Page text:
Feature: The World’s Greatest Chronograph
For a very long time, it was possible to count the number of manufacturers that could make a chronograph movement on one hand, and there’s a reason for that—it’s a very hard complication to make. To find the greatest chronograph, however, is about more than just what ticks inside—it’s the journey, the history, the story. With that being said, here are three of the greatest chronographs ever made.
Breitling Navitimer AB0120
Before we go any further, I’ll tell you now that we won’t be featuring the Rolex Daytona here. It’s a popular watch, extremely so, but it didn’t break any new ground and so it doesn’t make the list. You may well disagree.
That aside, the first of our greatest ever chronographs is the Breitling Navitimer. While the chances of a Navitimer finding its way onto a pilot’s wrist are slim these days, that’s not to say it didn’t once have something truly exceptional to offer that elevated it to greatness.
But it nearly didn’t exist at all, because despite the obvious benefits of an easy-access slide rule chronograph in a pre-digital cockpit, Willy Breitling, grandson of founder Léon Breitling, had dreams of his design becoming the ultimate chronograph—period.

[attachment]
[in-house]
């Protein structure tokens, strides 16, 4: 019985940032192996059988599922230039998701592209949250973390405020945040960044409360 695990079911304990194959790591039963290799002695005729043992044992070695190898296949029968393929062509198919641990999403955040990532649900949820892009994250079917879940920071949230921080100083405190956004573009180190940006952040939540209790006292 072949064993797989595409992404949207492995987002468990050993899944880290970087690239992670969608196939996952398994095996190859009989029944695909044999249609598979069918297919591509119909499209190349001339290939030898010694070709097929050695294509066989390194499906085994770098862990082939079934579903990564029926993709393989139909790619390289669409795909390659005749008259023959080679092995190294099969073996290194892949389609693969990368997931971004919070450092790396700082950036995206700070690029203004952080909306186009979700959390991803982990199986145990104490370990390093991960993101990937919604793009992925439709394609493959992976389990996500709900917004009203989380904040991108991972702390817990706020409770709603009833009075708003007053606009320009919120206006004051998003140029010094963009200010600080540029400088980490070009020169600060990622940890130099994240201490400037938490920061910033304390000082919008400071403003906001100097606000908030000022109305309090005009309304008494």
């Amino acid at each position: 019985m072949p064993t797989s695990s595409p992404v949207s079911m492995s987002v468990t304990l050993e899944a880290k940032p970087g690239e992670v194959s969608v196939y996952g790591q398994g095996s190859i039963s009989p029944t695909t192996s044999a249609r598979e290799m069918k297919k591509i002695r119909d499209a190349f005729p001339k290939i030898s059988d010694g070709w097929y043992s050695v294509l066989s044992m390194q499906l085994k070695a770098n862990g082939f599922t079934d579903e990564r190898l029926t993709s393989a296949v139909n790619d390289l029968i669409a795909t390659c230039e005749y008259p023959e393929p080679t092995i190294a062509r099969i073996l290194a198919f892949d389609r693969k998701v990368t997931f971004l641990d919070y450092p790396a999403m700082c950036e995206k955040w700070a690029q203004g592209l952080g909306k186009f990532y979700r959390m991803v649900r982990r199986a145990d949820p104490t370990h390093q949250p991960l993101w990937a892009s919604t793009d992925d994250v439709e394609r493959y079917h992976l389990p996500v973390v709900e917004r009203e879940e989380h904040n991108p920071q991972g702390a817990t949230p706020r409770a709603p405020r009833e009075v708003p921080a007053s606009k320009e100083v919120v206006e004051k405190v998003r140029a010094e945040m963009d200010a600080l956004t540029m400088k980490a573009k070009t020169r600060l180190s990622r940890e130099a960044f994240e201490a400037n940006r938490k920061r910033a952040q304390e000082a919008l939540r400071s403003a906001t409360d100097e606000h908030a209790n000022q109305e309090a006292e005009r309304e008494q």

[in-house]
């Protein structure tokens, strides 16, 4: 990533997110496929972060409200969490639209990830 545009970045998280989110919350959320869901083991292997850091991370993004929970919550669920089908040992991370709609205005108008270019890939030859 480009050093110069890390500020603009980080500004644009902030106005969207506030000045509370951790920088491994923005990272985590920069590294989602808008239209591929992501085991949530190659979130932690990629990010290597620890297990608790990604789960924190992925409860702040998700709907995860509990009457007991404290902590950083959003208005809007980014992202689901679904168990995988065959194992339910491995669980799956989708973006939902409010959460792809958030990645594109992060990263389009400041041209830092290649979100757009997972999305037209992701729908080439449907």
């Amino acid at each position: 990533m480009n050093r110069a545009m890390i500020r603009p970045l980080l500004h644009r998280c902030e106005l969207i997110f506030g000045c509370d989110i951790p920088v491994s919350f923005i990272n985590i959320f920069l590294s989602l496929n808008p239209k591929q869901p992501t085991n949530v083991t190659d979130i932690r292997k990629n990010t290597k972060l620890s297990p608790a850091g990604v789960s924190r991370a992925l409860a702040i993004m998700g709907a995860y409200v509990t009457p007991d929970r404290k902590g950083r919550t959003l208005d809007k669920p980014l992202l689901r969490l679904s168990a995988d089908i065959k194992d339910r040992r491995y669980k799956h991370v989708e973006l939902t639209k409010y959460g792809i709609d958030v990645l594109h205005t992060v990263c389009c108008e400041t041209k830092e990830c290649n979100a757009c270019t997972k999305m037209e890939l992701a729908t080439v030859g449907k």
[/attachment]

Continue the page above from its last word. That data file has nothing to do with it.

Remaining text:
In his mind, scientists, engineers and mathematicians would be the audience for his new timepiece, and that’s why he called it the Chronomat—the chronograph for mathematics. So, while Willy refused to acknowledge the suitability of his watch for pilots—which would require recalibration specifically for aviation use and preclude it from being the mega-watch he wanted it to be—the Aircraft Owners and Pilots Association had other ideas, and so they rallied together to persuade Willy to make the Navitimer.
Begrudgingly he conceded, and the watch was revised to allow pilots to calculate rate of descent, fuel consumption, ground speed and other pilot-y things like that. But the story doesn’t end there, because the success of the Navitimer as an aviators’ watch prompted test pilot Scott Carpenter to approach Breitling with an idea.